Podcast: Update: Have AirBnbs Flooded the Market? Spoiler: Bookings Are Looking Pretty Good | Ep. 255

Posted by Ed McKnight on 25/05/20
Update Have Air Bnbs Flooded the Market 001
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Show Notes

What's Covered in the Show?

In this episode, we give you an update on how Airbnbs are faring under the current market conditions.

Since the last update, we gave 6 months ago, 10,000 Airbnbs have come off the market (20% of the stock). However, bookings have increased ... and are at the level where the number of bookings per Airbnb per week are on par with earlier in February.

We also mention our property investor quiz. After just 7 questions, you'll get a 'yes', 'no', or 'maybe' answer about whether you're in the position to invest in your first rental property.


Transcript of the Podcast

Ed McKnight: Hello and welcome along to the Property Academy podcast. I'm your host Ed McKnight, and I'm Andrew Nicol, and today on the show, we're talking about Airbnbs.

We're going to give you an update with the latest data over the last six weeks of what's actually been happening in the New Zealand Airbnb market.

Now, long time listeners to the show will remember that we did a whole webinar on this breaking down the data about six weeks ago, but that was just at the very start of the level four lockdown where a lot of it was still speculative.

Now we have some of the latest data about how are people booking Airbnbs and are they booking Airbnb's six weeks on as we're coming back into level two. And hey, one of the big things to take away is that when we got to about six weeks ago and just we're going into level four lockdown, there were 51,000 Airbnbs in the country.

That was only down about four K from what it was two months before that where it was about 55,000 Airbnbs in the country. Now that's decreased relatively significantly over the last six weeks, and we've now got 41,000 active Airbnbs in the country, so that's a drop of 10,000 which is about 20%.

Now, what I'm going to go away and calculate, because I think this will be really interesting to find out, is where were those Airbnbs where, which, which regions and which districts saw the most Airbnbs come off the market because that is going to be most interesting to track, first of all, which areas are going to be most hit in terms of more supply coming onto the market.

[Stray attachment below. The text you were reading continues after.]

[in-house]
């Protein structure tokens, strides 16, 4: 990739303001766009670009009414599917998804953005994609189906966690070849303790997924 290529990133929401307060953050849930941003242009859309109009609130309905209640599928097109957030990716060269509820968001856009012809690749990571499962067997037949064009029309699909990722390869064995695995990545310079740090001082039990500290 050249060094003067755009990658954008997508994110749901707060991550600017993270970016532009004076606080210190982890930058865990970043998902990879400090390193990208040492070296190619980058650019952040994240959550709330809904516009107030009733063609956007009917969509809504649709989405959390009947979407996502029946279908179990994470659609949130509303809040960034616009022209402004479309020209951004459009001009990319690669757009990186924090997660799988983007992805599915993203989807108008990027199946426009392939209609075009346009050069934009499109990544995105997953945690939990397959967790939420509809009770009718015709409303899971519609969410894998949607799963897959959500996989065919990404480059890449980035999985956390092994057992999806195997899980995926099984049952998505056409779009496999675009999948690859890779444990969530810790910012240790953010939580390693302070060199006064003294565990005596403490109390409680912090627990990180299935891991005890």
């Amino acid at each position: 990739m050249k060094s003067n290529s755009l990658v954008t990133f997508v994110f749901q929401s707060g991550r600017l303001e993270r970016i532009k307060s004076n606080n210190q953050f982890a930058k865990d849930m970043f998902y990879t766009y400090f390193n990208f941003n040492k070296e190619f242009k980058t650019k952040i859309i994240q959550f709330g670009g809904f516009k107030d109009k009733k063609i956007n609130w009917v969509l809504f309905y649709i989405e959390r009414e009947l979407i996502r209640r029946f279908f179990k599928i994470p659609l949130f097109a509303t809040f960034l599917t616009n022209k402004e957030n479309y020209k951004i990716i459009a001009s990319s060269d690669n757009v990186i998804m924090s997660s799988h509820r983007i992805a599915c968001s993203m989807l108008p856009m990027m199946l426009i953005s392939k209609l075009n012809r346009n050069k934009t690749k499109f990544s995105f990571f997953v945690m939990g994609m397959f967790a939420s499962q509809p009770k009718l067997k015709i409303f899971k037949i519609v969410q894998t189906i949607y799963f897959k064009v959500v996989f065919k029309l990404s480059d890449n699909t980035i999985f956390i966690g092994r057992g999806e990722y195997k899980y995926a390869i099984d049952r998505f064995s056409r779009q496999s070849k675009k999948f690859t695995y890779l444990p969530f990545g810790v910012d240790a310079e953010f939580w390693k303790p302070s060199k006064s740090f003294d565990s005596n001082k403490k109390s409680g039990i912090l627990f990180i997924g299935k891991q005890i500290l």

But also to see where some of the predictions that we had about the areas that were going to be most impacted, which were most accurate because I could anticipate that areas that have strong underlying rental demand like central Auckland, Airbnbs could easily convert into a long-term rental property and then convert back later.

That's different from the likes of McKenzie district, which actually has the highest proportion of Airbnbs per person in the country where there's probably less underlying rental demand because much smaller population only I think less than 10,000 people live in the McKenzie district, so it would be a bit harder for Airbnbs to convert over.

So we'll come back with some data, but what we do know is 10,000 Airbnbs have come off the market, are no longer active. What is interesting is that we are seeing a recovery in Airbnb bookings.

So in the first week of lockdown, there were only 4,000 Airbnb bookings, and the first week, now that's down from about 25,000 in early February per week.

So massive drop of 21,000 now that's actually starting to recover. Last week there were 14,000 Airbnb bookings. So that means they were seeing, you know, an extra 10,000 bookings compared to the first week of lockdown.

And we'll see if that continues to recover or whether that was just an initial spike of people booking because we had some pent up demand throughout the lockdown and people were just waiting to book.

So we'll continue to track that. But what I do know. Is that we are having an increase in bookings compared to what it was about four weeks ago. And we've seen fewer properties on the market. So the real question as an Airbnb owner or Airbnb owners out there are probably wondering is, well, how many bookings is that per week, per property, right?

Because even if we have fewer bookings, there are fewer properties on the market. So assuming we would see each of them doing a little bit better than what the numbers would actually say. So, when we were looking at the week before lockdown, there were 19,000 bookings that week for Airbnb, and there were 51,000 Airbnbs on the market.

So that was 0.37 bookings per Airbnb, this week. It was over 0.34 bookings per Airbnb. So it was only a very small difference between pre lockdown and post lockdown activity in the Airbnb market per property. So perhaps we won't see as many Airbnb's continued to come off the market because they're getting a similar level of bookings.

Andrew, what's standing out to you within this data?

Andrew Nicol: Actually I think just the biggest thing that was surprising to me Ed, is just the rate that we are recovering. I am very surprised that in a level two lockdown environment where we can travel, but there's a lot more limited, you know, Air New Zealand are only running 10% of their flights.

People are still booking Airbnbs and actually I rang up Jon Lawry, who has been a guest on this show just to get his feedback. So he runs a high end Airbnb service in Auckland, and he said that they are seeing quite a good level of inquiry, what they're doing at the moment as they're basically trying to achieve the right at what a normal long-term rental would be plus about 10 to 5%.

So they are getting that on quite a regular basis and they're getting quite long bookings. So, anywhere between two weeks and three months he said it was pretty standard at the moment, so that's really interesting.